Site Overlay

Preciousness of His Presence

March 23, 2020

     Good morning friends. I want to start this by saying that I am praying for you and your family in this time. The prayer that has been been put on my heart during the past couple of weeks has been one of continual pleading for a blanket of peace and healing on our world. That blanket covers you and your family, so I hope you know that you have me and thousands around you praying and pleading to God for purpose in these times. I am actively believing in the power of prayer today; God even bases promises off of our prayer: “If my people, who are called by my name, will humble themselves and pray and seek my face and turn from their wicked ways, then I will hear from heaven, and I will forgive their sin and will heal their land” (2 Chronicles 7:14). 

     Secondly, I want to let you know that these words coming off my keyboard are prayer-filled words. They are not mine and cannot be mine because to be honest, I feel unable to fully wrap my brain around these crazy, unprecedented times. I cannot even write these words without tears in my eyes at just the privilege it is to be able to write in a time like this, to share what I am learning and how I am leaning into Jesus right now. If Jesus has taught me anything in the past year, it is the preciousness of his presence, a preciousness that is so intensely magnified during times of darkness and doubt. In the past year, the Lord has revealed Himself more to me in ways I did not want, but for which, I am now most grateful.

     Therefore, in today’s time, I find myself clinging to Him even more, not even by my own effort most of the time but by instinct because “He only is my rock and my salvation, My stronghold” and because He is “near to all who call on him, to all who call on him in truth” (Psalm 62:2, Psalm 145:18). The news does not offer stability; each source will yell something different at you, feeding the hysteria the world will try to feed you. Yourself and your own might will not offer your long-term stability. I have experienced the short-term stability it does offer, and firsthand, I have learned it is only empty promises and half-filled satisfaction. Society does not offer true stability; it is only a reflection of the chaos the world is experiencing. Therefore, when uncertainty arises, when doubt creeps in, where are you running? Where are you finding stability, true lasting stability?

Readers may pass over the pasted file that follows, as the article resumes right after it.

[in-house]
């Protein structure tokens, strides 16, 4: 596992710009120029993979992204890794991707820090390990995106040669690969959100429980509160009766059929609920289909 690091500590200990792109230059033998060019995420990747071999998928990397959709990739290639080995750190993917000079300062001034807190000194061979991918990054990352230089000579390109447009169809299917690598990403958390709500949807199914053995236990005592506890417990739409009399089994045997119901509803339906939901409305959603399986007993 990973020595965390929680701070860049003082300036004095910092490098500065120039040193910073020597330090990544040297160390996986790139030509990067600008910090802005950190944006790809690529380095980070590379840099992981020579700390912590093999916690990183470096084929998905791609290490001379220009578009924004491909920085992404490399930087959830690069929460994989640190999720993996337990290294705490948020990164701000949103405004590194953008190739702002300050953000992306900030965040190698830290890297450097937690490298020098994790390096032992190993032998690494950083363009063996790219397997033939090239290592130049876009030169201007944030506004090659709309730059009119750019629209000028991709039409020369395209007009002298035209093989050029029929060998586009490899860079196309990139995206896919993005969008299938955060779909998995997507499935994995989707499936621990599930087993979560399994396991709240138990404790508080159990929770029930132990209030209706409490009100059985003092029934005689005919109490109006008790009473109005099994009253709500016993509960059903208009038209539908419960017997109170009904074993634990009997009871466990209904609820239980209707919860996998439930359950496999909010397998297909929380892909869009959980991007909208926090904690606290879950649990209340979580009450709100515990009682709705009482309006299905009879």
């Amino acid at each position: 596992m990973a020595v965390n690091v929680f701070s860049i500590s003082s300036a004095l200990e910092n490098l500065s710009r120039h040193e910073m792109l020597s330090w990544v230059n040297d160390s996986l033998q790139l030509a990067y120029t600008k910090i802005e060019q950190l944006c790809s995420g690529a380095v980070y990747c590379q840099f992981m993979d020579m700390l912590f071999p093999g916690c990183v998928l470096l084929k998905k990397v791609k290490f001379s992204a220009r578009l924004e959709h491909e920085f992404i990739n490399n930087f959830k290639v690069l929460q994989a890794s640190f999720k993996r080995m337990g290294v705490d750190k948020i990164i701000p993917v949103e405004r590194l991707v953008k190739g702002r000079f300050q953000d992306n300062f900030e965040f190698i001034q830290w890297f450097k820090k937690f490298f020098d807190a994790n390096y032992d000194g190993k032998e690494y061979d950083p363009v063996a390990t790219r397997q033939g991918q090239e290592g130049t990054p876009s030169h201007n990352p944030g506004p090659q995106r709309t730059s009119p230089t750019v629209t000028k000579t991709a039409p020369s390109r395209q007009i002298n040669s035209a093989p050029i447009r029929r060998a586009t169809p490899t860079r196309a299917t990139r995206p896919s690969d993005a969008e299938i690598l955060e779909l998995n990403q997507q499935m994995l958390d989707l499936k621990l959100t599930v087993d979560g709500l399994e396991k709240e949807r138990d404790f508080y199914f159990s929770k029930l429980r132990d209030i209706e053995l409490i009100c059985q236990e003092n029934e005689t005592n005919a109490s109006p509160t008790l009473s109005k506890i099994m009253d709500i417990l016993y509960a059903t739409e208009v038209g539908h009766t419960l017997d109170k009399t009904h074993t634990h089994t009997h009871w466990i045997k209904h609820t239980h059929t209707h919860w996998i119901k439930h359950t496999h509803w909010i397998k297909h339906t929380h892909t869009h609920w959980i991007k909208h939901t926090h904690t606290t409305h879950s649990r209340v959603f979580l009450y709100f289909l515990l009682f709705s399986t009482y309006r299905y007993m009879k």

Fortunately, with the increase in physical distance, we have all experienced the beauty of closer emotional connection, through the true gift that technology has been in recent days. Through this technology, I have found a plethora of resources to lean into to be filled with the true Source. Also, with this extra time, this pause, a morning routine has become a bit more accessible to me. Here are a few things I have begun starting my day with that ground and support me before I open my eyes or ears to anything the world tries to tell/show me: Ben Stuart’s daily videos walking through Thessalonians on Passion D.C.’s instagram, a few minutes of journalling my prayers including explicitly naming something I am trusting God for that day, and reading Kent Hughes’ book Romans: Righteousness from Heaven. I cannot recommend this book enough. I have been walking through it with a couple different groups from August to now, and reading it has been a sacred time for me in the past few days as I learn more about the character of God every time I pick it up. If you are looking for a book of the Bible currently, Romans is foundational, and personally, it has offered a grounding in faith like I had never experienced. I believe it has the power to do the same for you.